As a trained linguist (I originally studied English and Spanish philology before I ended up in internal communications 25 years ago …) I’ve always found rhetorical devices the goldmine for creating emotional connection in my communication.
Using rhetorical techniques are a powerful and manipulative strategy that can benefit your speech big time. They convey meaning, provoke a response or persuade in a debate. You’ve probably used some of them before without ever thinking about it.
The rhetorical question is a good example:
“Are we doing the right thing?”
”Can you imagine that?”
“Isn’t that incredible?”
“Want to see that again?”
“Pretty cool, huh?”
Often asked to an audience in order to get them thinking seriously about the question and its implications – but without expecting an answer. The goal is to facilitate a discussion.
Here are my 10 favorite rhetorical devices. Don’t just read the article – try inserting a few of them in your next speech!
Repeating the initial letter of a word:
“They are part of the finest fighting force that the world has ever known. They have served tour after tour of duty in distant, different, and difficult places” – Barack Obama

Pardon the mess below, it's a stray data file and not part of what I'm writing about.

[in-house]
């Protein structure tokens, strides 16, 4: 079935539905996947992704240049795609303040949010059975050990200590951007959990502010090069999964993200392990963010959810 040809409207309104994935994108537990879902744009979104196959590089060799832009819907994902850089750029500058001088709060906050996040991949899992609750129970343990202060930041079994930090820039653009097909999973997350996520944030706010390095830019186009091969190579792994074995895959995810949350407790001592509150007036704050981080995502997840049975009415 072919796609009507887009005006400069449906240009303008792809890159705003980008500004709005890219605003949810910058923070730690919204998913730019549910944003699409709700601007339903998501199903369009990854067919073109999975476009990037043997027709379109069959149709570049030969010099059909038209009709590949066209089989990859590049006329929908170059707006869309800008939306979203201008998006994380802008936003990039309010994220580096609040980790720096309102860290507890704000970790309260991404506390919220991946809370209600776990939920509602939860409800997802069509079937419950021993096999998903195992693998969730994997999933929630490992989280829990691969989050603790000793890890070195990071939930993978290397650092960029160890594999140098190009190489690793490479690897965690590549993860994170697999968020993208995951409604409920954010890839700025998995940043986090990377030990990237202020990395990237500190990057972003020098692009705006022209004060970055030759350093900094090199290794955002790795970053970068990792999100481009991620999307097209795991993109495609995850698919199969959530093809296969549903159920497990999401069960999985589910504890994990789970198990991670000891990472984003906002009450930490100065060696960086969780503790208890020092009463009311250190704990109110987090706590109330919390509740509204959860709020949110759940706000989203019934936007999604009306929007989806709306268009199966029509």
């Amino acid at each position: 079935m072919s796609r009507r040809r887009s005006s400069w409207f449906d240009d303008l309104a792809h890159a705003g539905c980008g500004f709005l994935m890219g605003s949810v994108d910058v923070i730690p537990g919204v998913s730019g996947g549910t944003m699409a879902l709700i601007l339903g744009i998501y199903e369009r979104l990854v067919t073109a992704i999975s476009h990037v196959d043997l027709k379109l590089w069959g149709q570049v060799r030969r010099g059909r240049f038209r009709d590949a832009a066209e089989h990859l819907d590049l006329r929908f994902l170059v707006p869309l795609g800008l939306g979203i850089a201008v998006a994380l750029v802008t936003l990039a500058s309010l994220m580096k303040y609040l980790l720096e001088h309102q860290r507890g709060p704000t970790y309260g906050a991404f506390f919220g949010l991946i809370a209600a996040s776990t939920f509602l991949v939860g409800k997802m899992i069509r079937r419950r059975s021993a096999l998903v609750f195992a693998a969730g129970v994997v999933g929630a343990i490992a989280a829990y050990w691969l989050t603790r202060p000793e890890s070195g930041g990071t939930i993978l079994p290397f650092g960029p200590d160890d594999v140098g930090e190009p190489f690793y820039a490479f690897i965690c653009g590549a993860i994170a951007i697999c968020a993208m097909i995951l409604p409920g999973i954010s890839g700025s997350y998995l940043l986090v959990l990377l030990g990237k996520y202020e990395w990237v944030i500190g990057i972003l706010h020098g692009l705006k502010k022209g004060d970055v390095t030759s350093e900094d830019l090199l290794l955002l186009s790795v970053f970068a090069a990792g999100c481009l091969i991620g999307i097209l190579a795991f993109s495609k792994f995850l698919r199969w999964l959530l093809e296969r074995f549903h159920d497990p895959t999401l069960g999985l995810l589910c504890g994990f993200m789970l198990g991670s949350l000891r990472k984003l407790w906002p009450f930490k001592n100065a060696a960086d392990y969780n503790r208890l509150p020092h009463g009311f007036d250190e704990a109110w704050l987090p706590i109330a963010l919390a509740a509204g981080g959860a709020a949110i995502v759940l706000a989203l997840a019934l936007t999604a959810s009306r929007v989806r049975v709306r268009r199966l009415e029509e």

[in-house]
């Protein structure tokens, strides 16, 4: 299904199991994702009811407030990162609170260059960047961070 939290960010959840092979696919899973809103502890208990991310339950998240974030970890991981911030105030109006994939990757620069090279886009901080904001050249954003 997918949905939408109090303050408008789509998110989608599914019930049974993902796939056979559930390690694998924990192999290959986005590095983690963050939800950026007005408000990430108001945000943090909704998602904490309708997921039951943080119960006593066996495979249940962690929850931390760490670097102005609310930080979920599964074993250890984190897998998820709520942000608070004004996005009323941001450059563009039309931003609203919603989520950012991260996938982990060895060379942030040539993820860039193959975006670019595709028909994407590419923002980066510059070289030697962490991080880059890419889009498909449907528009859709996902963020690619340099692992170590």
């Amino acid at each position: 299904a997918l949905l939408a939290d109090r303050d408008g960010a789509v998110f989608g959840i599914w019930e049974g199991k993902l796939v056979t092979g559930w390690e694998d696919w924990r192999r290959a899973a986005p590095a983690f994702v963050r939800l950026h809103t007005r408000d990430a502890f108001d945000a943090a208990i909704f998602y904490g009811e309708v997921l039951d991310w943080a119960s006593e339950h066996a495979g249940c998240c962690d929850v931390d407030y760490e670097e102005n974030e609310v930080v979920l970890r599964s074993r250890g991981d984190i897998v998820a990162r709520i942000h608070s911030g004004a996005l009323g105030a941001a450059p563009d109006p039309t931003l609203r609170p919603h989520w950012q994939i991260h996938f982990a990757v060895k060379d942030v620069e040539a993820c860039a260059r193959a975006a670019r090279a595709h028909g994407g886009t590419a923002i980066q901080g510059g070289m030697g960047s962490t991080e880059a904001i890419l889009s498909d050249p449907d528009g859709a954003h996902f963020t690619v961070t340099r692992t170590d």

Building on a word, phrase or sentence, evoking a sense of urgency and intensity:
“They want a perfect house in a perfect neighborhood”
Words repeating at the beginning of successive phrases or sentences:
“As you know, we’ve got the iPod, best music player in the world. We’ve got the iPod Nanos, brand new models, colors are back. We’ve got the amazing new iPod Shuffle” – Steve Jobs
Repeating a vowel sound in a sentence:
“I feel the need, the need for speed” – Tom Cruise in ‘Top Gun’
Reversing the word order in the second of two parallel phrases or sentences to invoke powerful emotion:
“Ask not what your country can do for you—ask what you can do for your country” – John F. Kennedy
Substituting an unpleasant phrase with a more pleasant one to make it sound nicer (or not hurt somebody’s feelings):
“I’m not bossy – I’m outspoken!”
Exaggerating a description for emphasis:
“Red Bull gives you wings” – Red Bull advertising slogan
Imitating the natural sounds of a thing. The mimicking sound effect makes the description more expressive and interesting:
“The gun went bang!”
Explicitly comparing two (unalike) things, usually using “as” or “like”:
“You’re as cold as ice” – Foreigner
Comparing two things that aren’t alike but do have something in common. Unlike a simile, where two things are compared directly, a metaphor’s comparison is more indirect, usually made by stating something is something else. A metaphor is not meant to be taken literally. You’ll have to find the deeper meaning of it:
“Love is a battlefield” – Pat Benatar